A blacksmith shop once operated in the west side of the original log building, with the Coblentz and Cook Meat Market in the east side. The blacksmith shop was converted to a confectionary in 1889. In 1922, Charles F. Main started an ice cream shop and factory here. Main’s Quality Ice Cream drew generations of Marylanders until it closed in 1969. Since 2007 it has been The Main Cup restaurant.
Queen Anne building #20 (1888) was constructed for the Valley Savings Bank—note the letters “VSB” set in red slate in the tower roof. It was the bank until 1923, then became a US Post Office until the late 1960s. Today it is a private residence, with its front façade virtually unchanged since construction. Building #24 (1923) makes a grand statement with its soaring entrance dominated by the large Classical Revival fluted Doric columns, entablature, and central pediment. It is now Middletown Valley Bank.
The Stonebraker and Harbaugh-Shafer building, commonly known as “Rudy’s Hall,” is one of Middletown’s most significant buildings. The brick Federal-style house and store was built by Samuel Harbaugh and later purchased by prosperous farmer Peter Shafer in 1858. The second floor served as a hospital following nearby Civil War battles. In July 1864, Shafer provided the ransom money to Confederate Gen. Jubal Early to spare the town from being burned. The building was used as shop and storage area until the late 1890s. After Shafer’s death, William Rudy bought the building. “Rudy’s Hall” on the second floor hosted stage productions and community events. It served as the town hall, with the lower level as a post office and library.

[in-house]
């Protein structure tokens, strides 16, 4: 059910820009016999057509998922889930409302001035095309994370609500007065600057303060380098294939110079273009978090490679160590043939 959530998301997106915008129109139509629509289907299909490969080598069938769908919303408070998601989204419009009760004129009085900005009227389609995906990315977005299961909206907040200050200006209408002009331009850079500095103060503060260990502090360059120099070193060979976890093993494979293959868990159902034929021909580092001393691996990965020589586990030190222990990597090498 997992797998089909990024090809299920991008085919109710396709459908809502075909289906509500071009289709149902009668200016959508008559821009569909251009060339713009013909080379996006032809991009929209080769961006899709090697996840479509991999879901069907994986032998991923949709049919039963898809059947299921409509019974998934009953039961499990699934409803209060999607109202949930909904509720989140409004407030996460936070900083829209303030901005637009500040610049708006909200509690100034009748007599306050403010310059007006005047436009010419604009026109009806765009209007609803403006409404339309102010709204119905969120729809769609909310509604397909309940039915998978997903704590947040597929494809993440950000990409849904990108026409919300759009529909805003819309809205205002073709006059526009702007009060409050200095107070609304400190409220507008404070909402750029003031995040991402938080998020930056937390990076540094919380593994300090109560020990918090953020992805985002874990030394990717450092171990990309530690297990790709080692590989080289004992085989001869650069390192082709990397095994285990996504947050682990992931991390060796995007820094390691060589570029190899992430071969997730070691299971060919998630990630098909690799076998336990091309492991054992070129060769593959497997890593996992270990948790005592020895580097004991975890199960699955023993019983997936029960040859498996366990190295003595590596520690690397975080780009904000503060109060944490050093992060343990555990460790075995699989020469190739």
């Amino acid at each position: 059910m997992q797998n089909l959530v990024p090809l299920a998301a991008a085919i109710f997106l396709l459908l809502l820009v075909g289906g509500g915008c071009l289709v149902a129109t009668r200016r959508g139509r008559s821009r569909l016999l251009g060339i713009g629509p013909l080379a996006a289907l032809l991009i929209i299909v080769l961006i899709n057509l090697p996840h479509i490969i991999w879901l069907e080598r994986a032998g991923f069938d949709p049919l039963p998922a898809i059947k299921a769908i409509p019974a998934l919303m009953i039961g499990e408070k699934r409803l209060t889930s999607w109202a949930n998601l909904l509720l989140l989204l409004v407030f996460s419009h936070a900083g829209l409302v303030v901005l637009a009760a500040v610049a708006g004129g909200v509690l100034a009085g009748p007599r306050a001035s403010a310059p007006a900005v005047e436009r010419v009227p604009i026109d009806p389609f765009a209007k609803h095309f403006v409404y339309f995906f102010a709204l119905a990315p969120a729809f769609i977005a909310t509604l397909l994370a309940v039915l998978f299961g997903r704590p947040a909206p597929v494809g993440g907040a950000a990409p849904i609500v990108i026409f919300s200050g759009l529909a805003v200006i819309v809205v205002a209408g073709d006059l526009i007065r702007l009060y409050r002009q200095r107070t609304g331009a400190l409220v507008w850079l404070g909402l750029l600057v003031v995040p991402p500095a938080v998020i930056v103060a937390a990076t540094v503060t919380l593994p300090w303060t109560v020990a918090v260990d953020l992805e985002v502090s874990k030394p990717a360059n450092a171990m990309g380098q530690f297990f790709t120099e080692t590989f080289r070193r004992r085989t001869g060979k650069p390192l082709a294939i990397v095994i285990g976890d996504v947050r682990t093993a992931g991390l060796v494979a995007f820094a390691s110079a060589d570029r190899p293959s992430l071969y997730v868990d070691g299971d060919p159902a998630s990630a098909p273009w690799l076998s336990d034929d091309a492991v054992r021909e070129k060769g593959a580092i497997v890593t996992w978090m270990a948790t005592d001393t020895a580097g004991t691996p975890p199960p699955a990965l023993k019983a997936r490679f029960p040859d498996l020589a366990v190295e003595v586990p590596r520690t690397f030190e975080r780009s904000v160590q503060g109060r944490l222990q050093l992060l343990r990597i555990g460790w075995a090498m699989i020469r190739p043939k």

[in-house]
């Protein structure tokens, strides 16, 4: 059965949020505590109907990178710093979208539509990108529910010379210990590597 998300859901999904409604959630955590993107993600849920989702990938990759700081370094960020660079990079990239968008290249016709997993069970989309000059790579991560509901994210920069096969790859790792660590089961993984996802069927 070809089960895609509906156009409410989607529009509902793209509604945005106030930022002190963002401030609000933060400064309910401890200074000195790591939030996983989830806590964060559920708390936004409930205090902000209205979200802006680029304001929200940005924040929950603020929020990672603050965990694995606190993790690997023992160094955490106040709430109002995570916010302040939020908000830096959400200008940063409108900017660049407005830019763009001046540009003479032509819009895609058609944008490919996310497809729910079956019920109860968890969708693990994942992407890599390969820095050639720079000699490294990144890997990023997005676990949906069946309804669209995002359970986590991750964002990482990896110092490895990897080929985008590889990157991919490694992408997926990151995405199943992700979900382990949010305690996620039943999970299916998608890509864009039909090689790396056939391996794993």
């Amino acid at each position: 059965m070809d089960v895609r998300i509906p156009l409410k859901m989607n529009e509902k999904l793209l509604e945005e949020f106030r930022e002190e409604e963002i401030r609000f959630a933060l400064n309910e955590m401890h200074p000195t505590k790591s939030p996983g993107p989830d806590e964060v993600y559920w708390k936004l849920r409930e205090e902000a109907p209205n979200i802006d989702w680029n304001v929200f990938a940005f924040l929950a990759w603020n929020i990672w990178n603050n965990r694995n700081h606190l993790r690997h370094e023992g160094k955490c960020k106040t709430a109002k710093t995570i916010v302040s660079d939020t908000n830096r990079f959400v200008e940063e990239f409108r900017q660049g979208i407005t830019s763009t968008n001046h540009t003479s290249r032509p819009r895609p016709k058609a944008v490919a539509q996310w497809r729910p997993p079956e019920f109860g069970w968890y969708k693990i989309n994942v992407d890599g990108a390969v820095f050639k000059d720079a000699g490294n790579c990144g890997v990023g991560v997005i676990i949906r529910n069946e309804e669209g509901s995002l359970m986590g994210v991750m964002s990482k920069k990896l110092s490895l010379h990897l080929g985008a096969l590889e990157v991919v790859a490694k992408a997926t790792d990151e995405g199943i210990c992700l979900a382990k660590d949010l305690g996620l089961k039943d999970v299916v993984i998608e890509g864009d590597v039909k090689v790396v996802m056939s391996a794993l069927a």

A small brick house and outbuildings were already standing on this property when in 1841 for use by James Stevens as a tavern and stable. According to the Catoctin Whig, October 1844, it provided “hostlers, good stablins, and Bar and Table.” In 1906, Dr. Lewis Lamar purchased the property and remodeled the building for use as his residence, examination office, state-of-the-art surgical suite, recovery rooms, and outdoor rest area for patients. The operating room had floor-to-ceiling glazed tiles, a skylight, built-in sinks, and floor drains. A gas plant in the basement provided lighting. Architecturally, the Lamar House echoes the large Victorian houses farther east on Main Street. A porte cochere extends over the sidewalk, supported by Corinthian columns with a balustrade railing and jerkin-head dormers on either side of a central tower.